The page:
First, Gabriel challenges two of the prosecutor's statements which he contends reflected the prosecutor's own opinions regarding her witness's credibility. We have held that “[a] prosecutor improperly vouches for a witness when she ․ impart[s] her personal belief in a witness's veracity or impli[es] that the jury should credit the prosecution's evidence simply because the government can be trusted.” United States v. Pérez-Ruiz, 353 F.3d 1, 9 (1st Cir.2003); United States v. Flores-De-Jesús, 569 F.3d 8, 18 (1st Cir.2009).

Gabriel's challenge under this rubric is to the statement made by the prosecutor that “José Figueroa-Cartagena comes into court and tells you under oath.” We dispose of this challenge easily, as the statements that José testified under oath merely stated a fact and were neither a personal assurance, nor invoked the prestige of the government. See Pérez-Ruiz, 353 F.3d at 10 (finding no improper vouching since prosecutor “neither expressed her personal opinion regarding the veracity of any witness nor implied that [the witness] should be trusted because of some connection to the government”). We thus do not believe the district court committed plain error in allowing the jury to hear this statement.

The next statements that Gabriel challenges referred to another of the prosecutor's witnesses and the victim's wife, Rosario. Gabriel quotes statements made by the prosecutor at closing argument and alleges that they impermissibly bolstered Rosario's credibility. We reproduce the challenged portion of the closing argument below.15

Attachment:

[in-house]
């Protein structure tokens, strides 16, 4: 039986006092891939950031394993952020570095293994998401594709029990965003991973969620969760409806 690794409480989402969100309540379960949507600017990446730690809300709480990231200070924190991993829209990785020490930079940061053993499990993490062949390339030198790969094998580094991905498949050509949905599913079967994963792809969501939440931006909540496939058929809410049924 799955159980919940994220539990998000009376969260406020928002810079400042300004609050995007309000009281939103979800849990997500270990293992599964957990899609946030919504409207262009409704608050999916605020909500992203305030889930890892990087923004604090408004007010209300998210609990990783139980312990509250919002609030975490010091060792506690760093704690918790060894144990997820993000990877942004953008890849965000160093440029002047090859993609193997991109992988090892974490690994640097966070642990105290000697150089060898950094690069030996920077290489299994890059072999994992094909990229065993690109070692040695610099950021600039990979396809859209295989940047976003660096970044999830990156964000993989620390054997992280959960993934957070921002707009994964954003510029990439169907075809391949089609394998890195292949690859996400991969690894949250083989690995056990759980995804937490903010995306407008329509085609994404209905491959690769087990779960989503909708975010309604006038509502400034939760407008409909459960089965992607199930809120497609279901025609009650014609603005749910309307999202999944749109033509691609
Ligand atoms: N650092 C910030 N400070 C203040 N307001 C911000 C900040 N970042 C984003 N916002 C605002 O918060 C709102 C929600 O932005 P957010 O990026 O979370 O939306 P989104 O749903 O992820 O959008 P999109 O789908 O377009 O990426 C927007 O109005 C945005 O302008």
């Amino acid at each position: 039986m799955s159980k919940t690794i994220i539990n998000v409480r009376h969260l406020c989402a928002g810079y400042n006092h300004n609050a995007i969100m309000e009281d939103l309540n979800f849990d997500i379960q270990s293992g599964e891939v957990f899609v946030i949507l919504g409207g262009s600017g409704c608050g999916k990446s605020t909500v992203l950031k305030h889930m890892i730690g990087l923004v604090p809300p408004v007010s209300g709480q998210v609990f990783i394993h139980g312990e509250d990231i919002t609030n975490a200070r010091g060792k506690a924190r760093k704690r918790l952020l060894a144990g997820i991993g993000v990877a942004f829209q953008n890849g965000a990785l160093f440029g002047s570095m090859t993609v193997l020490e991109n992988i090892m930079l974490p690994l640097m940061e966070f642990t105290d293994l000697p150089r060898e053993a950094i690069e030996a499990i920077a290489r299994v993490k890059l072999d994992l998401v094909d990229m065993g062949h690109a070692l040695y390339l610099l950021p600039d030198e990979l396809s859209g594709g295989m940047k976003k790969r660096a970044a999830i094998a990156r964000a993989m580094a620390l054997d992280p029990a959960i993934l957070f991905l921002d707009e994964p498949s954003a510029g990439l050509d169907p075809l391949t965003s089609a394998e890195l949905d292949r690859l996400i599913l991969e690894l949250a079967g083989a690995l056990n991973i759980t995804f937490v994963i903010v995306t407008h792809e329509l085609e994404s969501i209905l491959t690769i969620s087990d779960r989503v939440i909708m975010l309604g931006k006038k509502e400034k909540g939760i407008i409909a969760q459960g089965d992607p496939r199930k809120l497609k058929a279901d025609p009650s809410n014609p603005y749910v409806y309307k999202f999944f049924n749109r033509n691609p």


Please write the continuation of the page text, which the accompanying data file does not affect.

And she made a mistake referencing the photo spreads, because she had two photo spreads before her at the time.

But she clarified that, and I think her testimony was very clear that when she wrote these words, she's referring to the photograph of Félix Gabriel Castro-Davis. “It looks familiar to me. To me, it is a young man who entered my house. I'm not sure, but the young man at that time was thinner. I've seen this kid in barrio San Antonio in Caguas.”

Compare that photograph of Félix Gabriel Castro-Davis to the photograph of Félix Gabriel Castro-Davis on August 10, 2006. What would that be? Like two to three-three to four weeks later. Here is Félix Gabriel on the photo spread that [Rosario] saw, and here is the photograph of Félix Gabriel on August 10th, 2006.

It seems to me, and I submit to you, that [Rosario] is right on the money. Same guy, just thinner.

We agree with Gabriel that the prosecutor's statements went too far in this case. The phrases “I think” and “it seems to me,” and the statement that the government witness was “right on the money” were improper. But see Henderson, 320 F.3d at 106 (noting that “although it is the jury's job to draw the inferences, there is nothing improper in the Government's suggesting which inferences should be drawn”) (quoting United States v. Mount, 896 F.2d 612, 625 (1st Cir.1990). Nevertheless, given the weight of the evidence against Gabriel, we find that these statements were not sufficiently prejudicial as to constitute reversible error.

Gabriel also challenges the following statement made by the prosecutor at closing: “What an incredible, terrible coincidence for the defendant, that [Rosario's] physical description of him fits him perfectly.” Rosario testified that the first intruder in her home was tall and skinny and stated that a photograph of Gabriel “looked a lot like that individual” who broke into her home, though she could not certainly state it was the intruder. There is no evidence on the record as to Gabriel's appearance from which to conclude whether “tall and skinny” fits well as a description of defendant. However, we do not find this statement to be significantly prejudicial given Rosario's testimony that Gabriel's photo “looked a lot like that individual” who invaded her home.

Gabriel next argues that the prosecutor's statement that José did not know the victim was a bolitero until defendants told him so improperly commented on the character of José by implying that he was not aware of the victim's illegal activities, as he was of good character and was not familiar with the criminal world. As above, we do not believe this is the sort of credibility bolstering that amounts to plain error and would warrant a new trial.